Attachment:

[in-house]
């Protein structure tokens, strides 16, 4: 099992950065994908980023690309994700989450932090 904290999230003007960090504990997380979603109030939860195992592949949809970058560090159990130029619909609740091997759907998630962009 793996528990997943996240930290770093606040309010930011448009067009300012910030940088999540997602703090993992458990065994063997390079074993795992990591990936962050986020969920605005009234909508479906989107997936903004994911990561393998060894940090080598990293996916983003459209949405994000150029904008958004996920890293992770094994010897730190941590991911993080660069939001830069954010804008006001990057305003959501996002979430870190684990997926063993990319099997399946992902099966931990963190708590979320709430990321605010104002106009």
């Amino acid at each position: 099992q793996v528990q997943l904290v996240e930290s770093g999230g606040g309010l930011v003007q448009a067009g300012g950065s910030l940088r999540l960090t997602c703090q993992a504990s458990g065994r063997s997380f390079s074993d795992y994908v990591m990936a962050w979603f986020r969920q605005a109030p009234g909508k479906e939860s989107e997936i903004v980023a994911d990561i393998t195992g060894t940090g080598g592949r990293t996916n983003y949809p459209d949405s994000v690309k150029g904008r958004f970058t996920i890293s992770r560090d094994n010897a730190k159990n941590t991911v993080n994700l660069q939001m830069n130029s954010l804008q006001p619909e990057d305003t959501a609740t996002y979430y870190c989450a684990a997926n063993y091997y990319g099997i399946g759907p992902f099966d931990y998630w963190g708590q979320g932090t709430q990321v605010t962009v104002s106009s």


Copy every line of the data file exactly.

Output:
[in-house]
């Protein structure tokens, strides 16, 4: 099992950065994908980023690309994700989450932090 904290999230003007960090504990997380979603109030939860195992592949949809970058560090159990130029619909609740091997759907998630962009 793996528990997943996240930290770093606040309010930011448009067009300012910030940088999540997602703090993992458990065994063997390079074993795992990591990936962050986020969920605005009234909508479906989107997936903004994911990561393998060894940090080598990293996916983003459209949405994000150029904008958004996920890293992770094994010897730190941590991911993080660069939001830069954010804008006001990057305003959501996002979430870190684990997926063993990319099997399946992902099966931990963190708590979320709430990321605010104002106009």
């Amino acid at each position: 099992q793996v528990q997943l904290v996240e930290s770093g999230g606040g309010l930011v003007q448009a067009g300012g950065s910030l940088r999540l960090t997602c703090q993992a504990s458990g065994r063997s997380f390079s074993d795992y994908v990591m990936a962050w979603f986020r969920q605005a109030p009234g909508k479906e939860s989107e997936i903004v980023a994911d990561i393998t195992g060894t940090g080598g592949r990293t996916n983003y949809p459209d949405s994000v690309k150029g904008r958004f970058t996920i890293s992770r560090d094994n010897a730190k159990n941590t991911v993080n994700l660069q939001m830069n130029s954010l804008q006001p619909e990057d305003t959501a609740t996002y979430y870190c989450a684990a997926n063993y091997y990319g099997i399946g759907p992902f099966d931990y998630w963190g708590q979320g932090t709430q990321v605010t962009v104002s106009s």